Wednesday, January 7, 2009
In San Diego for the first time in more than a decade this week, I find that the city’s once-proud main street, Broadway, still holds more homeless people pr block than almost any place in the nation, that the downtown revival shopping mall, Horton Plaza, still holds up as perhaps the best example of its type (admittedly not a difficult competition), and that the downtown waterfront has sprouted so many new sleek condo and apartment high-rises (most of which actually appear to be occupied) that from some angles it almost looks like Vancouver. Always in the shadow of its not-to-spoken-of colossus to the north, San Diego remains an extraordinarily pleasant city.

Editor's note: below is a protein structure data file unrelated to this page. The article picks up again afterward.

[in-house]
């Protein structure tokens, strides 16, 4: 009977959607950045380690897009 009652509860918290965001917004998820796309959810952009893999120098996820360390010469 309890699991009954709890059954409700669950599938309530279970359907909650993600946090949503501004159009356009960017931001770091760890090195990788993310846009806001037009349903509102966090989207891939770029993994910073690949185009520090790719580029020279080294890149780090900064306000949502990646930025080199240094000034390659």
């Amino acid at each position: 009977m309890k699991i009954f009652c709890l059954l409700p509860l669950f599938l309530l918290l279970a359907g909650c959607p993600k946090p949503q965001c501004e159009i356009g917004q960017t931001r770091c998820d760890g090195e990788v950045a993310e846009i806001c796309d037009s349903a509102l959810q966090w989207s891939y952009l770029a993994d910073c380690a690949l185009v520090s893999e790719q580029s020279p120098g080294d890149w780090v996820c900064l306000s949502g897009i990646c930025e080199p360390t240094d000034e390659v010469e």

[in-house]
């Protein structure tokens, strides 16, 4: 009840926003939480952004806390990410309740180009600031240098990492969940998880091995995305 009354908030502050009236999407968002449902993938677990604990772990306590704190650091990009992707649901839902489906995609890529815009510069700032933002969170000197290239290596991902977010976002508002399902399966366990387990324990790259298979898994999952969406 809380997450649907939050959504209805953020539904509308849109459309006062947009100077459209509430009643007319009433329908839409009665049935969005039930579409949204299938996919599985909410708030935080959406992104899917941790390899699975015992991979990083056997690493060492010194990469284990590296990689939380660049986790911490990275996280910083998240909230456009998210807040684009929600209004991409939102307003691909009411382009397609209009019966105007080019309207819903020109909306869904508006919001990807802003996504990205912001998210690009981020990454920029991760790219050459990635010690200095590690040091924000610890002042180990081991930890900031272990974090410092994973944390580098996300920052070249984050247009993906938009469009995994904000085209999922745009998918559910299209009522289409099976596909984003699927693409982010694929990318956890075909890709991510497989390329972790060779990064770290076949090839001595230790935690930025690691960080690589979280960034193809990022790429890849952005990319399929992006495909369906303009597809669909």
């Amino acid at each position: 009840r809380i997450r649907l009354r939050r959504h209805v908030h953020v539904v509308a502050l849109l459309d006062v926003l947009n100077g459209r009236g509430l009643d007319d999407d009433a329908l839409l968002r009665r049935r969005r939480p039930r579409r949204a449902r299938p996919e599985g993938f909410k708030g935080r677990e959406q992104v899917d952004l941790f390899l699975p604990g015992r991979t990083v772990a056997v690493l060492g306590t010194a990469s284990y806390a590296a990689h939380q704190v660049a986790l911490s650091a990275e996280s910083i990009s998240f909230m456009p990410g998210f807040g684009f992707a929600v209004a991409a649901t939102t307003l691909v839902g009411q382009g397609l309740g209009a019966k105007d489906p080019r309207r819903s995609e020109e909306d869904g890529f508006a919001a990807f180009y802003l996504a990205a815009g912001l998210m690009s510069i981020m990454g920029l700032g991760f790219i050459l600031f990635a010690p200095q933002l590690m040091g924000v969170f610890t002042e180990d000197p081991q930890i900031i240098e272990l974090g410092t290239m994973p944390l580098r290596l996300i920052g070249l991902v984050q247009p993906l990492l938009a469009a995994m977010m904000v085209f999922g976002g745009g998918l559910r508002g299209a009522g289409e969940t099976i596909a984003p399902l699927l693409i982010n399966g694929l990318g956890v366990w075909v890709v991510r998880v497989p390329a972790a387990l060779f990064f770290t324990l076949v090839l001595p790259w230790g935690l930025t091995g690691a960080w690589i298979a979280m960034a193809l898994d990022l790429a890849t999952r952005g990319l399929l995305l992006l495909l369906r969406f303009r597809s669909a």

One of the benefits of travel is learning about fascinating controversies of local land use law. I was told today about the long-simmering debate over a specially isolated Children’s Pool Beach in La Jolla, which in the 1990s was colonized by ocean seals. Because humans on the beach harass the seals (arguably contrary to the Marine Mammal Protection Act) and because seals posed a threat to children, the planned human use did not mesh with the seals’ presence (with an interesting but not unexpected dash of classism in assertions that wealthy La Jollans preferred seals to human visitors from poor neighborhoods). After some years of debate and legal wrangling, the seals appear to have won their right to the beach. This sounds like the right choice to me; special beaches can be created many places, whereas homes for embattled marine mammals are far and few between.
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